Wednesday, March 31, 2010

Women's History Month: Frances Perkins

Frances Perkins
(April 10, 1880 – May 14, 1965)

Frances Perkins was the first woman cabinet officer in Franklin Delano Roosevelt’s administration. She served as Secretary of Labor from March 4, 1933 until June 30, 1945.

She was remarkably suitable for this position and very effective in helping develop FDR’s programs of social justice. How did a woman of her social class develop into a person who understood the working man and his needs and those Americans of all ages who had been devastated by the worldwide depression that began in 1929?

Frances Perkins was born in Boston, Massachusetts on April 10, 1880 to comfortable middle class parents who belonged to the Congregational Church. She had one sister, who was born in 1884. She was an average student at Worcester's Classical High School, which prepared her for college. She earned a Bachelor’s degree from Mount Holyoke College in 1902 and a Master’s Degree in Sociology from Columbia University in 1910.

At Mt. Holyoke, her History Professor, Anna May Soule, required her students to visit the local factories and write of the working conditions there. Frances later said that opened her mind to the idea that poverty was not merely caused by liquor or laziness, the prevailing view at the time. She supported herself by teaching and volunteered at settlement houses. She spent time at the famous Hull House in Chicago. There she began to realize that Labor needed to organize to earn a decent wage so that they could take care of themselves and not need the charity of those running settlement houses.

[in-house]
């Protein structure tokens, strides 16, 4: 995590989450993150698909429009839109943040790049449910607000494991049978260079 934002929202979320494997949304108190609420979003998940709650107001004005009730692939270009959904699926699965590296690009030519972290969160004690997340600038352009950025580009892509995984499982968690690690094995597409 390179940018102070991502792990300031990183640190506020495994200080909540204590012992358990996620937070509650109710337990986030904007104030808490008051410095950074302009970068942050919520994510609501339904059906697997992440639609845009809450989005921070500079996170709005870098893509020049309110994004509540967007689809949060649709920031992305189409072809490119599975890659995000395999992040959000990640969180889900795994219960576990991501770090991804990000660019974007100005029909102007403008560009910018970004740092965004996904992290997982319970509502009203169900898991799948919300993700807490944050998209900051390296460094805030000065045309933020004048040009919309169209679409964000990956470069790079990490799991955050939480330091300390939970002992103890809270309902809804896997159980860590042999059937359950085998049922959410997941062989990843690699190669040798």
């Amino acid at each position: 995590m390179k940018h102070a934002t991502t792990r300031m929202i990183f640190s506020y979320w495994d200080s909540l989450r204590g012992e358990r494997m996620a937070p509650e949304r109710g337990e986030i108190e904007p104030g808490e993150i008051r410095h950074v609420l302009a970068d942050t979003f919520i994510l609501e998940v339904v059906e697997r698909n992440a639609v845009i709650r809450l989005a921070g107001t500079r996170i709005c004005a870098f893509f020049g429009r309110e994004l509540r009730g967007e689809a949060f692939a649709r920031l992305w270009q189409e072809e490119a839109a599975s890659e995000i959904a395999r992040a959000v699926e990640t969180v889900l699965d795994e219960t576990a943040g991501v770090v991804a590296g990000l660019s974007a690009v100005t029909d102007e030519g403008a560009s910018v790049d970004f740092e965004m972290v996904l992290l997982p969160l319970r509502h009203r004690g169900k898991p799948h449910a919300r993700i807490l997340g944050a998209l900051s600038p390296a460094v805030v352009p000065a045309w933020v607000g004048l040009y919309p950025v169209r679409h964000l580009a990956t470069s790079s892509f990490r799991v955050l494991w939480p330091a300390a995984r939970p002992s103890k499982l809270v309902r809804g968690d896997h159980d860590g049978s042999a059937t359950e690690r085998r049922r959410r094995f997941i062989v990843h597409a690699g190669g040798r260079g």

She came to live in New York City in 1909 and was hired as Executive Secretary of the Consumer League. In lobbying for the League in Albany, she met Al Smith, a New York State Assemblyman at the time, and Senator Robert F. Wagner.

On March 25, 1911, Frances was having tea with friends at Astor Place in Greenwich Village. Several fire trucks and emergency vehicles could be heard outside. The group went outside to see what was happening. They were just in time to see bodies falling from the upper floors of the Triangle Shirtwaist Company. A fire had started and quickly spread The total dead was 146 and most were young immigrant women. There was only one exit. The others were locked because owners suspected workers might steal a newly made shirtwaist or that union organizers might enter the building. There was a great public outcry over this tragedy and investigations were called for. Because Frances knew about factory conditions due to her work for the Consumer’s League she was asked to do investigations for the newly formed Factory Investigating Committee led by Smith and Wagner.

Her education, her experiences, and her reading, which included Jacob Riis’ 1890 book, How The Other Half Lives, an expose of the terrible slum conditions in NYC, prepared her to become a vital force for Labor in New York State. At that time Labor was not yet organized, had no rights and were often exploited.

When Al Smith became Governor in New York, he asked Frances to join the NYS Industrial Commission. Frances used her influence to educate men like Smith and Wagner about labor conditions by bringing Smith to a factory at the end of a twelve hour shift to see the exhausted workers exit. She had Wagner come down a fire escape that ended twelve feet from the ground. As a Lobbyist for the Consumer’s League she was successful in getting a bill passed that limited the work week to 54 hours.